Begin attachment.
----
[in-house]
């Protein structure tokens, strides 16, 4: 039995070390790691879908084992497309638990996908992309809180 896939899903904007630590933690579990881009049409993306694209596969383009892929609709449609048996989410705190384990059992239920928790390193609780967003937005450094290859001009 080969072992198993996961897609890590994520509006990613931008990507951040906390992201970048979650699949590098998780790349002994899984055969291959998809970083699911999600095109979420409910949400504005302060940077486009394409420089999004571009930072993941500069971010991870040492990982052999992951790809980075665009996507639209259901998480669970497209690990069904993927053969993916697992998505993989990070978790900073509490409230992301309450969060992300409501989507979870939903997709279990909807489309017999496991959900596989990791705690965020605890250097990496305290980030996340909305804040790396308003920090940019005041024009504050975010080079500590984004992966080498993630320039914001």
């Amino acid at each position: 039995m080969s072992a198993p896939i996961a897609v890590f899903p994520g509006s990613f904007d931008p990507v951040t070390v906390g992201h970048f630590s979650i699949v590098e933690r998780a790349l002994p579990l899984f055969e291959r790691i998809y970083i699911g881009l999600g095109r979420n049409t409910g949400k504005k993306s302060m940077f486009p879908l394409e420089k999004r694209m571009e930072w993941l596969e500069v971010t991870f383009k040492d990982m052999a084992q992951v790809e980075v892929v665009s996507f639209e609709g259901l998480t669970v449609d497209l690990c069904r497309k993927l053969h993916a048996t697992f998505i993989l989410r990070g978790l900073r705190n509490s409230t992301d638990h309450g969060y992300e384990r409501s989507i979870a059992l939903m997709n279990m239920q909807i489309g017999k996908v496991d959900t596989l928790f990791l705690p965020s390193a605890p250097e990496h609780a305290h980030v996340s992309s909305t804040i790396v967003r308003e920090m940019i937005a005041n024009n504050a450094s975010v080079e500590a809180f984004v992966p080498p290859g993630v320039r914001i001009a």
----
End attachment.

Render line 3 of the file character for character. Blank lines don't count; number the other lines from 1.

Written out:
């Amino acid at each position: 039995m080969s072992a198993p896939i996961a897609v890590f899903p994520g509006s990613f904007d931008p990507v951040t070390v906390g992201h970048f630590s979650i699949v590098e933690r998780a790349l002994p579990l899984f055969e291959r790691i998809y970083i699911g881009l999600g095109r979420n049409t409910g949400k504005k993306s302060m940077f486009p879908l394409e420089k999004r694209m571009e930072w993941l596969e500069v971010t991870f383009k040492d990982m052999a084992q992951v790809e980075v892929v665009s996507f639209e609709g259901l998480t669970v449609d497209l690990c069904r497309k993927l053969h993916a048996t697992f998505i993989l989410r990070g978790l900073r705190n509490s409230t992301d638990h309450g969060y992300e384990r409501s989507i979870a059992l939903m997709n279990m239920q909807i489309g017999k996908v496991d959900t596989l928790f990791l705690p965020s390193a605890p250097e990496h609780a305290h980030v996340s992309s909305t804040i790396v967003r308003e920090m940019i937005a005041n024009n504050a450094s975010v080079e500590a809180f984004v992966p080498p290859g993630v320039r914001i001009a």